Category Archives: Barnesville GA

Shotgun Row, Barnesville

Neighborhoods of nearly identical shotgun houses were once common sights in Georgia towns and cities where a textile or cotton mill was present. The utilitarian housing was provided as a benefit of employment. Most have vanished in the past thirty years.

M. W. Smith Building, 1905, Barnesville

The elaborate parapet adds great character to this stunning commercial block, one of the nicest in any small town in Georgia.

Barnesville Commercial Historic District, National Register of Historic Places

Murphey Building, 1884, Barnesville

This appears to be one of the most endangered commercial blocks in downtown Barnesville. It’s a typical commercial Victorian. Most historic buildings in Barnesville are in good condition.

Barnesville Commercial Historic District, National Register of Historic Places

Commercial Block, Barnesville

I believe this was built as a bank and housed numerous other businesses over the years.

Barnesville Commercial Historic District, National Register of Historic Places

Central of Georgia Railway Depot, 1912, Barnesville

Barnesville was among the earliest towns in Georgia with a railroad presence, beginning with the Macon and Monroe Railroad [later the Macon and Western, one of Georgia’s three oldest railroads] in 1841. It thrived as an important transportation crossroads before the growth of Atlanta and a depot was built in Barnesville by 1852. The Central of Georgia later acquired the Macon and Western line and in 1912, the old depot was razed and this one built on the site. It opened sometime in 1913.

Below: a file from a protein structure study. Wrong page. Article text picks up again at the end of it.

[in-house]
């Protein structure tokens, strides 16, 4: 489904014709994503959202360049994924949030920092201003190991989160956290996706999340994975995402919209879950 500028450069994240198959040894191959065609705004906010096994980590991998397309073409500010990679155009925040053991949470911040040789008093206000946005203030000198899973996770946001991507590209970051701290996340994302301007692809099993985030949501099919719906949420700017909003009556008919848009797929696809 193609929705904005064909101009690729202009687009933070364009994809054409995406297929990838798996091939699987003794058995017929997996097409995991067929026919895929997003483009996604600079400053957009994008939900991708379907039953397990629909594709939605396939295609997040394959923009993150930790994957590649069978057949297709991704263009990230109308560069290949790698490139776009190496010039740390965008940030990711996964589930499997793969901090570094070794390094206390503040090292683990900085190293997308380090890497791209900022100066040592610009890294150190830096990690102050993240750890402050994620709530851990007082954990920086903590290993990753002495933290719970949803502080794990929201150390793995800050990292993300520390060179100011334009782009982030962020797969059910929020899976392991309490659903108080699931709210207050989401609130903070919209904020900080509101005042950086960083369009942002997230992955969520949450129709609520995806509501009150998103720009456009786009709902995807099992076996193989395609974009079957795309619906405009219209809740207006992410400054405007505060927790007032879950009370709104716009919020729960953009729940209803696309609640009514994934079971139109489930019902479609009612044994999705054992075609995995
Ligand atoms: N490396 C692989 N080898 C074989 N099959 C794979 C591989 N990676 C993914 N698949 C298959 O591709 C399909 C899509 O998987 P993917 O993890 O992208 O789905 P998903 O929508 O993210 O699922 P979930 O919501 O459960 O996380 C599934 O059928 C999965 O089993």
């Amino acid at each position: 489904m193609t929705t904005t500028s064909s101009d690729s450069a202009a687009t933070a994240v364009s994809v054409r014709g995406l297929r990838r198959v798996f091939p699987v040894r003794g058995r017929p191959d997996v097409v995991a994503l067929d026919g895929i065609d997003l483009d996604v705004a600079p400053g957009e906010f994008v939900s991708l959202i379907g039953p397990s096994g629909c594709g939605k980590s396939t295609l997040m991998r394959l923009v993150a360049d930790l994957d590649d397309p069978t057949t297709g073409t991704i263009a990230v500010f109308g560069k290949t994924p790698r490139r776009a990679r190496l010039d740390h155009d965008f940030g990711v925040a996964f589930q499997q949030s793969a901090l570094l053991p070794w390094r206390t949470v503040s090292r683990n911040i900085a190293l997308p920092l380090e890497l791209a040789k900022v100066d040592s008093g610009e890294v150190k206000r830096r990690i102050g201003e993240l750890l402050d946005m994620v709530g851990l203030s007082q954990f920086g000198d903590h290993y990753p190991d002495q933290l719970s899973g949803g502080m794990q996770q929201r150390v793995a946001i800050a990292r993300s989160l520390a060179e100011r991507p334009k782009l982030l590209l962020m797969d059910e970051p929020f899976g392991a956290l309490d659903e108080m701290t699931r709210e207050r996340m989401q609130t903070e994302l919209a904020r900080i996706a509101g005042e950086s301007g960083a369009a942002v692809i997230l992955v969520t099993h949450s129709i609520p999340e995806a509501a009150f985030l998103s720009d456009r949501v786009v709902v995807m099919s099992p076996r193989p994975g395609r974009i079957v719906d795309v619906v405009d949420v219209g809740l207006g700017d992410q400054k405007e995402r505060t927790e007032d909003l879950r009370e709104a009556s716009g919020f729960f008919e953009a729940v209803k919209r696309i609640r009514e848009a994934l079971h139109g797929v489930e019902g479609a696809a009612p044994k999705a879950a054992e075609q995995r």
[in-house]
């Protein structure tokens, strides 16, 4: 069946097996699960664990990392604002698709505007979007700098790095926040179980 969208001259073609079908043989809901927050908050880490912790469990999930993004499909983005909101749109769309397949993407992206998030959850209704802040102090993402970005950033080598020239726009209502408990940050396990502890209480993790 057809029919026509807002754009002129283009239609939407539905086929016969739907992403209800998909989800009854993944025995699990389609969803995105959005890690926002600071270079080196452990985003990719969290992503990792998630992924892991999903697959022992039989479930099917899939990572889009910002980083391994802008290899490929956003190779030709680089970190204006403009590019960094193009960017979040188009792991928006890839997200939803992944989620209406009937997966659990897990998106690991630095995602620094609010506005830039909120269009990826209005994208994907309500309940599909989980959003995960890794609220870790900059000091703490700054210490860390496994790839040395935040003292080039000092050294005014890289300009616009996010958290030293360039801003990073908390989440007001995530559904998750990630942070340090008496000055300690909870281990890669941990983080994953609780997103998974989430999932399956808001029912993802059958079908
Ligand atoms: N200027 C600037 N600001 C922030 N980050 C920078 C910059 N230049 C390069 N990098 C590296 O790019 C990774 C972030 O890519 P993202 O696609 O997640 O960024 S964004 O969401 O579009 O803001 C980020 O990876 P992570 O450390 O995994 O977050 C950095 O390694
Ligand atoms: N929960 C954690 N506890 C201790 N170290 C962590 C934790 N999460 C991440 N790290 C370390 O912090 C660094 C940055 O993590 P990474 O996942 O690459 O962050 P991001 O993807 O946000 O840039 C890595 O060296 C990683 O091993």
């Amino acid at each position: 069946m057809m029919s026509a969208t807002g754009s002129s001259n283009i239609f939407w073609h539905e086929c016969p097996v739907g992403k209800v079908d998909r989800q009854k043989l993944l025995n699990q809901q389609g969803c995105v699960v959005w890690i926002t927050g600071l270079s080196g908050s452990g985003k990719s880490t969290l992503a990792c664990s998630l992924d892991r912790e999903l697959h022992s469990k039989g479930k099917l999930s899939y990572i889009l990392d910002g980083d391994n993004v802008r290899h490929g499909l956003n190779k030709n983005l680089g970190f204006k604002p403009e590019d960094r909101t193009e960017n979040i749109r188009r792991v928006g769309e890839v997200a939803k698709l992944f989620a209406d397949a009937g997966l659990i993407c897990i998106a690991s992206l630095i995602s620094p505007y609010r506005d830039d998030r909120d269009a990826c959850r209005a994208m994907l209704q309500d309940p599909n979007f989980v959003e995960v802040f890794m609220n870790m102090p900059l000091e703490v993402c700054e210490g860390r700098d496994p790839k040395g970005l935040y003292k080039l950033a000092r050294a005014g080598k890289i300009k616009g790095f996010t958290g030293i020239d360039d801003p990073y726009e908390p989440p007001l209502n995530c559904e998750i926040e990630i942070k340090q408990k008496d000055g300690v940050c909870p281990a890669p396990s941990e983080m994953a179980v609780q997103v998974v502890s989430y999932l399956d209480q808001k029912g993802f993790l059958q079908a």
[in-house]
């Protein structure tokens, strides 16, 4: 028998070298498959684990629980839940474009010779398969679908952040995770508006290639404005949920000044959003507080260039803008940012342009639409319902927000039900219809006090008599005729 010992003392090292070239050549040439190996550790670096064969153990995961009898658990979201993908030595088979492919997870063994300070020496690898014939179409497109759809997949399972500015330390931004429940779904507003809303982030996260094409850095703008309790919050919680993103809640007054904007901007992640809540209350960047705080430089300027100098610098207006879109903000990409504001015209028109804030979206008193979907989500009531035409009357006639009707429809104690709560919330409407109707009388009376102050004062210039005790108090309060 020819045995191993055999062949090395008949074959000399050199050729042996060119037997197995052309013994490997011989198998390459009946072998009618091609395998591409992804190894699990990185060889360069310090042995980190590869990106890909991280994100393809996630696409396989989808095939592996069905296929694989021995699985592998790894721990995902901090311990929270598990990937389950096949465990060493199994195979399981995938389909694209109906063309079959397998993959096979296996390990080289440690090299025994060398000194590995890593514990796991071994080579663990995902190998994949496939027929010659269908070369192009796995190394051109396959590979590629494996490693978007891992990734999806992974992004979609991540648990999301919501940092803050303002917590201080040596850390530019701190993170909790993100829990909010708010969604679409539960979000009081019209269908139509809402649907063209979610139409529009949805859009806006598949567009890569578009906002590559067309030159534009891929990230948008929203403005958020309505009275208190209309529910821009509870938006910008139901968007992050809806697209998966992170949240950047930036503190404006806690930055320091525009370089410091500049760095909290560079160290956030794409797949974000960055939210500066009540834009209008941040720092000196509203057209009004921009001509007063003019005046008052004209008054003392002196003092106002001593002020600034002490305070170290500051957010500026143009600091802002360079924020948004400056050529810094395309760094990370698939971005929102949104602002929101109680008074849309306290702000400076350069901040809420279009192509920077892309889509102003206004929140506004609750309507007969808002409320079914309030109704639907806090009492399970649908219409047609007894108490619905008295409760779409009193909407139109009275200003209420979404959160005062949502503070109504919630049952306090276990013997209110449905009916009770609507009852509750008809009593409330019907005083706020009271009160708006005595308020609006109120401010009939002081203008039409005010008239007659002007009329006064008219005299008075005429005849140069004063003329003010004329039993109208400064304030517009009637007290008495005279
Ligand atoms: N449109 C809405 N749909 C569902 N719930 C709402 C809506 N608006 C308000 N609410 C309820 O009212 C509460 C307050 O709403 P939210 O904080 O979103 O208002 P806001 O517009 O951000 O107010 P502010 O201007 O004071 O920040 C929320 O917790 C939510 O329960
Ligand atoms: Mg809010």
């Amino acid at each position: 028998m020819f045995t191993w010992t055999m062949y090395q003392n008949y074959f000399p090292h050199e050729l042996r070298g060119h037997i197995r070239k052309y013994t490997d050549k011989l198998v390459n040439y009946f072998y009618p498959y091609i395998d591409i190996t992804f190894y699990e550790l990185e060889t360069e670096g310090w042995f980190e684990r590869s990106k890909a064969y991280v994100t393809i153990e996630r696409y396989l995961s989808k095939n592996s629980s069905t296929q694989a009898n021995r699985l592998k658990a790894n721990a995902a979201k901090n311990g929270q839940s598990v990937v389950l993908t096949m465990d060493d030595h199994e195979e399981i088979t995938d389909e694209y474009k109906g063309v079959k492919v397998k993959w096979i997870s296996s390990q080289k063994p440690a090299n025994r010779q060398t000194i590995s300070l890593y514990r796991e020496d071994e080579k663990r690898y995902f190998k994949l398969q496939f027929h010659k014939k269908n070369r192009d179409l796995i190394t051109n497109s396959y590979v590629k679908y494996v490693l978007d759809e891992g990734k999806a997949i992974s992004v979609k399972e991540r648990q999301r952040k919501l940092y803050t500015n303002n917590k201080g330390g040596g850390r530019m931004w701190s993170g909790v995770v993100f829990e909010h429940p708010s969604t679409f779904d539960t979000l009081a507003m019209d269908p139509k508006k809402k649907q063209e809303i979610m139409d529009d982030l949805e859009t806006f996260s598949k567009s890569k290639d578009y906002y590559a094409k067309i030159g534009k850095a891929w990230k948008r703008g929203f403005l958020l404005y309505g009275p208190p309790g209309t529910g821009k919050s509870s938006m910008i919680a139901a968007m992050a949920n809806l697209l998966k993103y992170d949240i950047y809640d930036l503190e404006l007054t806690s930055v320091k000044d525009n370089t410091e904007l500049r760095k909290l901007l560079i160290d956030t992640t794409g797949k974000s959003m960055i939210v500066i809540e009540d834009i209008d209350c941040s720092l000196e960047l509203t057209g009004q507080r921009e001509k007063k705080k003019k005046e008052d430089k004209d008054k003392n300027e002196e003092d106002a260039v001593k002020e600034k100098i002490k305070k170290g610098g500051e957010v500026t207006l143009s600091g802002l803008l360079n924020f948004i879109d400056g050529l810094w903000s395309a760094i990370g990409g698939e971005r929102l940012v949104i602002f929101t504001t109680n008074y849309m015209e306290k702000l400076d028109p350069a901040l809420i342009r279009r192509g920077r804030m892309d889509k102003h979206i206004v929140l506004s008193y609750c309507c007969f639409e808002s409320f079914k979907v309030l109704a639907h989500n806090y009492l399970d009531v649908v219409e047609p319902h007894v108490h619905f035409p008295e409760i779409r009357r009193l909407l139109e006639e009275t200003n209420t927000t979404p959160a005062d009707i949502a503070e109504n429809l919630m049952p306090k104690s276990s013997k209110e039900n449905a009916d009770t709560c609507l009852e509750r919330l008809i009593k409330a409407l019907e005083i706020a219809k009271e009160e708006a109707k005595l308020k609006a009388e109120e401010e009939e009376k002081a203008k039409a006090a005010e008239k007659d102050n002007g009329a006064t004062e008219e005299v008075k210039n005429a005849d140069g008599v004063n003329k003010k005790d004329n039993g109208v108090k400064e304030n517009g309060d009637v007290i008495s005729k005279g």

On 11 August 1938, President Franklin D. Roosevelt stopped here on his way to dedicate the Lamar Electric Cooperative in front of 50,000 people at the nearby Gordon Military College stadium. The Rural Electrification Administration was one of FDR’s most progressive programs and literally brought rural America out of the dark ages. It’s believed that this was the only such cooperative he dedicated personally.

The depot served until 1971, when the passenger train the Nancy Hanks made her last stop here. When the Southern Railway, successor to the Central of Georgia, planned to raze the depot in 1973, locals successfully lobbied to save it.

National Register of Historic Places

Italianate House, Barnesville

Thomaston Street Historic District, National Register of Historic Places

John Means House, Circa 1840, Barnesville

barnesville-ga-john-means-house-circa-1840-photograph-copyright-brian-brown-vanishing-north-georgia-usa-2016

This Carpenter Gothic homestead is one of the oldest houses in Barnesville and has recently been restored by Claudia and Dennis Gallion. John Means was the namesake for the nearby village of Meansville and a prominent early settler of the area.

Thomaston Street Historic District, National Register of Historic Places

Queen Anne House, Barnseville

Thomaston Street Historic District, National Register of Historic Places

Victorian House, Barnesville

Thomaston Street Historic District, National Register of Historic Places

Eclectic Italianate House, Barnesville

The overall effect of this house is Italianate, but the Colonial Revival features can’t be overlooked in the greater scheme of the architecture. In these contradictions, it’s typical of the eclecticism which exploded onto the American scene around the turn of the last century.

Thomaston Street Historic District, National Register of Historic Places